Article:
Take a moment and look at a picture near you. What did you see? How long did it take you to understand what was in the image, meaning how long did it take you to realize the green blob was a tree? Or that the orange circle was a piece of fruit? Most likely you assume that it took you no time at all, you just knew.
Psychologists who study how we perceive images used to think that, before the process of object recognition and categorization could begin, the brain must first separate the figure in the image—such as a tree, or a piece of fruit—from its background. However, new research shows we actually categorize objects before we identify them. It means that, by the time your brain even realizes you are looking at something, you already know what that thing is.
The new research was conducted by Kalanit Grill-Spector of Stanford University and Nancy Kanwisher of the Massachusetts Institute of Technology. Their article, "Visual Recognition: As Soon as You Know It’s There, You Know What It Is," will appear in the February 2005 issue of Psychological Science, a journal of the American Psychological Society.
Kalanit Grill-Spector | EurekAlert!
New discoveries predict ability to forecast dementia from single molecule
12.12.2018 | UT Southwestern Medical Center
Pain: Perception and motor impulses arise in the brain independently of one another
12.12.2018 | Technische Universität München
A widely used diabetes medication combined with an antihypertensive drug specifically inhibits tumor growth – this was discovered by researchers from the University of Basel’s Biozentrum two years ago. In a follow-up study, recently published in “Cell Reports”, the scientists report that this drug cocktail induces cancer cell death by switching off their energy supply.
The widely used anti-diabetes drug metformin not only reduces blood sugar but also has an anti-cancer effect. However, the metformin dose commonly used in the...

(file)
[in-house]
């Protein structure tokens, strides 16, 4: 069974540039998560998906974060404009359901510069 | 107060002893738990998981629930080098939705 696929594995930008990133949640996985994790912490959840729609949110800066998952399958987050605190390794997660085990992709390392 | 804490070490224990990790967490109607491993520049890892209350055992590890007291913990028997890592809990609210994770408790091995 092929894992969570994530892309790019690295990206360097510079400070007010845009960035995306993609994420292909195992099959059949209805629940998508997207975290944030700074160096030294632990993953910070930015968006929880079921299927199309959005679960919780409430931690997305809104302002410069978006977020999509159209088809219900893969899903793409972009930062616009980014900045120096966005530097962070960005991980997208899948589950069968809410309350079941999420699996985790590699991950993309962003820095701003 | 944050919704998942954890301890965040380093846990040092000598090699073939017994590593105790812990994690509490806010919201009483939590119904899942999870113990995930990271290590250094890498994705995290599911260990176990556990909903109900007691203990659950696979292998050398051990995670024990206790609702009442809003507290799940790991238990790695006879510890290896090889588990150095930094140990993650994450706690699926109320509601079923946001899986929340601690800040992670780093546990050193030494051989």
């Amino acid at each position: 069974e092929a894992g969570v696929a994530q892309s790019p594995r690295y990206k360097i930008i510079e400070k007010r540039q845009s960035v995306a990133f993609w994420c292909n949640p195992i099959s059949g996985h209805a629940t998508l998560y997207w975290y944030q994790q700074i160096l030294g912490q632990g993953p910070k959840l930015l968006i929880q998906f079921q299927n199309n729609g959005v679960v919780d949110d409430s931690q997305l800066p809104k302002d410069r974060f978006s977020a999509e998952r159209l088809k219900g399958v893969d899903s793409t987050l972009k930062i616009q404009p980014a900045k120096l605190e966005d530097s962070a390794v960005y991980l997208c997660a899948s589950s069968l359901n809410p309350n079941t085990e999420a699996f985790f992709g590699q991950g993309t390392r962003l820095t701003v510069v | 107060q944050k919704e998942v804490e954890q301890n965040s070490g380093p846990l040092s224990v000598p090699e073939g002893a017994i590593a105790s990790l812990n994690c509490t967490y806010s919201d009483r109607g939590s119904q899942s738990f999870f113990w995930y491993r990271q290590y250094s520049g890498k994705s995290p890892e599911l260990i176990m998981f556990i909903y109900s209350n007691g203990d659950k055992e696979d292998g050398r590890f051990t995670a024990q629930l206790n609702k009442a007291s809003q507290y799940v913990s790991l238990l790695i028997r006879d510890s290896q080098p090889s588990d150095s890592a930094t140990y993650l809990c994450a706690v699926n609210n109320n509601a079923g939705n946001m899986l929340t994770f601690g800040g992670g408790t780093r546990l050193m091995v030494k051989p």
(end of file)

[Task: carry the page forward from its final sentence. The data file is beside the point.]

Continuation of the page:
A research team from the University of Zurich has developed a new drone that can retract its propeller arms in flight and make itself small to fit through narrow gaps and holes. This is particularly useful when searching for victims of natural disasters.
Inspecting a damaged building after an earthquake or during a fire is exactly the kind of job that human rescuers would like drones to do for them. A flying...
Over the last decade, there has been much excitement about the discovery, recognised by the Nobel Prize in Physics only two years ago, that there are two types...
What if a sensor sensing a thing could be part of the thing itself? Rice University engineers believe they have a two-dimensional solution to do just that.
Rice engineers led by materials scientists Pulickel Ajayan and Jun Lou have developed a method to make atom-flat sensors that seamlessly integrate with devices...
Scientists at the University of Stuttgart and the Karlsruhe Institute of Technology (KIT) succeed in important further development on the way to quantum Computers.
Quantum computers one day should be able to solve certain computing problems much faster than a classical computer. One of the most promising approaches is...
12.12.2018 | Event News
10.12.2018 | Event News
06.12.2018 | Event News
12.12.2018 | Health and Medicine
12.12.2018 | Physics and Astronomy
12.12.2018 | Health and Medicine